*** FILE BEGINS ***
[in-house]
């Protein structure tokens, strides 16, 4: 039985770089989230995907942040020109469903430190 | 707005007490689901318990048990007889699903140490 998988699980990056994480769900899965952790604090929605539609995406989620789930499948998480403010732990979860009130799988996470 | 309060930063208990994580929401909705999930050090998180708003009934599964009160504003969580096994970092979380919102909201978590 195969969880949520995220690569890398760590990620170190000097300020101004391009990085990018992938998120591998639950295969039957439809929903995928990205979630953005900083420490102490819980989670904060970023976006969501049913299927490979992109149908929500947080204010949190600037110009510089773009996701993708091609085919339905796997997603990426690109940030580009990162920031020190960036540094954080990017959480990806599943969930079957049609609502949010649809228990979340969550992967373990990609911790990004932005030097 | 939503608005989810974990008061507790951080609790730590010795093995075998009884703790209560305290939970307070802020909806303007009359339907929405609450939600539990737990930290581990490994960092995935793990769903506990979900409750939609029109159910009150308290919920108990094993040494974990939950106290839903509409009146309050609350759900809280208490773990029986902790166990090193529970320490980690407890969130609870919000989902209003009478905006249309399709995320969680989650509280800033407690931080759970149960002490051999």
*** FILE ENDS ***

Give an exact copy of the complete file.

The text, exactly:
[in-house]
């Protein structure tokens, strides 16, 4: 039985770089989230995907942040020109469903430190 | 707005007490689901318990048990007889699903140490 998988699980990056994480769900899965952790604090929605539609995406989620789930499948998480403010732990979860009130799988996470 | 309060930063208990994580929401909705999930050090998180708003009934599964009160504003969580096994970092979380919102909201978590 195969969880949520995220690569890398760590990620170190000097300020101004391009990085990018992938998120591998639950295969039957439809929903995928990205979630953005900083420490102490819980989670904060970023976006969501049913299927490979992109149908929500947080204010949190600037110009510089773009996701993708091609085919339905796997997603990426690109940030580009990162920031020190960036540094954080990017959480990806599943969930079957049609609502949010649809228990979340969550992967373990990609911790990004932005030097 | 939503608005989810974990008061507790951080609790730590010795093995075998009884703790209560305290939970307070802020909806303007009359339907929405609450939600539990737990930290581990490994960092995935793990769903506990979900409750939609029109159910009150308290919920108990094993040494974990939950106290839903509409009146309050609350759900809280208490773990029986902790166990090193529970320490980690407890969130609870919000989902209003009478905006249309399709995320969680989650509280800033407690931080759970149960002490051999």